This week, the government committed to making a fresh decision on how Local Welfare Assistance Schemes (LWAS) (also called Local Welfare Provision) will be funded in 2015/16. Their decision will be informed by a thorough examination of how schemes are functioning, and the needs of those that benefit from them - great news for the vulnerable people that rely on them in times of need.
DWP has already started a review of the schemes, and, once completed, this will be used to inform their decision. This review is based on a basic questionnaire that all local authorities have been asked to complete and in depth interviews with a smaller number of local authorities. Some other organisations have or will also be feeding information and evidence into this review.
The government will also take the time to consider their equalities duties. We know that families and individuals from groups protected by the Equalities Act are over-represented amongst LWAS recipients. This is an opportunity for the government to fully consider how funding decisions affect these groups.
They will also run a public consultation which will be open to a broad range of organisations. We would encourage you to consider responding to this consultation once it is opened, and we will be doing all we can to promote the consultation.
The decision on funding for 2015/16 will be made in time for the Local Government Finance Settlement in December. We are not yet sure about when the consultation will open, but we expect the review to be completed before the end of October.
This commitment was made as a result of the settlement of a judicial review brought by a disabled man in Cheshire, Christian Jump. He was challenging the Government’s decision to cease grant funding for LWAS. Child Poverty Action Group were acting as Interveners in the case, and London Borough of Islington were an Interested Party. We are pleased that we have managed to get this decision without having to go to court. We feel that this settlement gives the opportunity for a thorough decision making process where the voice of vulnerable people can be heard.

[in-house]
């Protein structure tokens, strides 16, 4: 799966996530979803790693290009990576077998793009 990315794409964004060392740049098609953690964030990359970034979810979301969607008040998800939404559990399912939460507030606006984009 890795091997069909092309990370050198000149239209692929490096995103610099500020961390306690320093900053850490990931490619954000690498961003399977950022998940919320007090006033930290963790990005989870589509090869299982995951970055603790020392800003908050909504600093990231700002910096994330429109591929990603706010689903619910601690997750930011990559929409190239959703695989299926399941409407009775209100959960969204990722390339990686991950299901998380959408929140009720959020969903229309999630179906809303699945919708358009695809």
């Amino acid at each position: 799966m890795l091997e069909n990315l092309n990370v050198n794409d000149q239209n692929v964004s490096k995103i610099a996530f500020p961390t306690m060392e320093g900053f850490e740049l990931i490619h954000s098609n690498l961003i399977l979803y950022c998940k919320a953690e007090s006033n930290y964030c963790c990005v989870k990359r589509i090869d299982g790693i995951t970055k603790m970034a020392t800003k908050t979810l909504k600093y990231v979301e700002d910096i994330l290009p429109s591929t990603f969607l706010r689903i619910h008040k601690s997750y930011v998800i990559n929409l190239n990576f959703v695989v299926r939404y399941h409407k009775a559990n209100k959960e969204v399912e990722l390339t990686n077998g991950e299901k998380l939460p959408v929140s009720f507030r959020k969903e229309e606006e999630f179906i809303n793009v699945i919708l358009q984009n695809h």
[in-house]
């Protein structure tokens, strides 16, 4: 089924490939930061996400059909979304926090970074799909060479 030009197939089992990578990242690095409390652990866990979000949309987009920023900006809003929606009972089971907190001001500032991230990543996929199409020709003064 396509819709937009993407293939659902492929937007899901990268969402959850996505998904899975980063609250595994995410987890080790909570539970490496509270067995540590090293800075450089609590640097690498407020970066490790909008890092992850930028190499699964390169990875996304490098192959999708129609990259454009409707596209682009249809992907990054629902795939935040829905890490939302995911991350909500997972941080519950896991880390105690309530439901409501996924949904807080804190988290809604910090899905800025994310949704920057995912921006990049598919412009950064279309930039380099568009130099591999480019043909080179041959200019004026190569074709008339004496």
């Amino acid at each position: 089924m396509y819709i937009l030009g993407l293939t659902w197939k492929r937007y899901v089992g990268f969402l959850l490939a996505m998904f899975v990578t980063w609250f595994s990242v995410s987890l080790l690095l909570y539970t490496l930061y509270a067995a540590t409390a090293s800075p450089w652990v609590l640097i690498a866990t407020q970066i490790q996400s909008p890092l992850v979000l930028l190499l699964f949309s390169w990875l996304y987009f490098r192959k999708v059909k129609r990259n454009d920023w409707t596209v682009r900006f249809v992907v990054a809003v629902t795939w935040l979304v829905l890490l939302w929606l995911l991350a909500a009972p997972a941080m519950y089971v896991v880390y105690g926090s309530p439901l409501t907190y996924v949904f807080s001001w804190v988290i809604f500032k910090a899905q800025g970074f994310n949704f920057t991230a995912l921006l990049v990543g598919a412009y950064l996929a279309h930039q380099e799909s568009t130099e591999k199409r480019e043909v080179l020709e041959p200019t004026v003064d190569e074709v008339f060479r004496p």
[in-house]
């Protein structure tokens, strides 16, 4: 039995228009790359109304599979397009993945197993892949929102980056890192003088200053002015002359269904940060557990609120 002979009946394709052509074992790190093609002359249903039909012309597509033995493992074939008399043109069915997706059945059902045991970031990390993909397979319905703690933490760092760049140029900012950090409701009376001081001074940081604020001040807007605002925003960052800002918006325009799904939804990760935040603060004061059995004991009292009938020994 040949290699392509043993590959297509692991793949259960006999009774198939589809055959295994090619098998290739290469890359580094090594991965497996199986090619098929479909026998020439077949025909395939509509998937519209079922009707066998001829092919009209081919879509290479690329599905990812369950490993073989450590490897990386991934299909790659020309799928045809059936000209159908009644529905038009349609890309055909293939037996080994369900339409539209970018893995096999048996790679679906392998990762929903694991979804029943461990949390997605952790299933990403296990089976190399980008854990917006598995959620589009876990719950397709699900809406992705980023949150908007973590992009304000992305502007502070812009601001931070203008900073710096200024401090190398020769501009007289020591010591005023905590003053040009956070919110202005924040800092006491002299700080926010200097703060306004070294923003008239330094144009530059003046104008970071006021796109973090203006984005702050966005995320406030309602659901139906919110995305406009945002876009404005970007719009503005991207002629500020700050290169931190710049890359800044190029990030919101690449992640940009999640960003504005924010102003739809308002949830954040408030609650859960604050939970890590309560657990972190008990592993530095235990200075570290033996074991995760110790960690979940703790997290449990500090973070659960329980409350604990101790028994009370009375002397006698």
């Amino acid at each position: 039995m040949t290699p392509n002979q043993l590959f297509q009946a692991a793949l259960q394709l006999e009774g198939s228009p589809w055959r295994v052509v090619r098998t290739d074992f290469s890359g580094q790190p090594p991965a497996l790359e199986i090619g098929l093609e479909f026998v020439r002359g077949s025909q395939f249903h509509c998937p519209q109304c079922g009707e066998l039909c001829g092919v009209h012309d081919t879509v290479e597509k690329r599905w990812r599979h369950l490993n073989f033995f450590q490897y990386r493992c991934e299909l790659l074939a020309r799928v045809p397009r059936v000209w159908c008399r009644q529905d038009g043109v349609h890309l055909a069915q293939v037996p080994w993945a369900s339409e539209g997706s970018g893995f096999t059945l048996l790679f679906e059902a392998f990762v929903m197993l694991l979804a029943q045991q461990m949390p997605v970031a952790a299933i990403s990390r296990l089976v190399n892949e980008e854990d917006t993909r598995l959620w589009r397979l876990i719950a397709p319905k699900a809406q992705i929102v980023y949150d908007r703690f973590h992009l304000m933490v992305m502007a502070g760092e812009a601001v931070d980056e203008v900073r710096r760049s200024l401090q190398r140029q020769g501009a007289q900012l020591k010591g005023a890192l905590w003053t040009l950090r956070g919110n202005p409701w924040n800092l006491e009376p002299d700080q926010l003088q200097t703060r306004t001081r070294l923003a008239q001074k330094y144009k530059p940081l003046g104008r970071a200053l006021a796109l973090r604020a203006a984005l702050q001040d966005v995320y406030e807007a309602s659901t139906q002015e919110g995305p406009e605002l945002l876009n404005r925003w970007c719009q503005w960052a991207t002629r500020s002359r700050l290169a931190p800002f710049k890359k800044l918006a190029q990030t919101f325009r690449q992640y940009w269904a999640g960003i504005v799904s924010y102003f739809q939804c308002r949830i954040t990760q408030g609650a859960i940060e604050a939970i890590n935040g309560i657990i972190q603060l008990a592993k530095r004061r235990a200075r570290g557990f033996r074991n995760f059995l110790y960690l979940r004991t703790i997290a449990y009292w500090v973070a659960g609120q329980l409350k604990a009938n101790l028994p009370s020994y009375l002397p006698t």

LWAS are integral to our social security system. It has long been recognised that those on low incomes cannot manage one-off, unexpected costs. LWAS funding enables families to flee domestic violence and avoid homelessness, young people to set up home after leaving institutions, and disabled people to buy items to help with independent living. It provides a vital life line for people in need.
We would like the government's funding decision to recognise this role within the social security system. This would mean providing adequate and clearly designated funding for the schemes. LWAS may be a case where a ring-fence, or at least strong guidance, is required to ensure that local authorities deliver this vital support in the best way possible
At Child Poverty Action Group, we are looking forward to working with the government to find the most effective way of supporting our poorest families, and ensuring that their voices are clearly heard in the decision making process.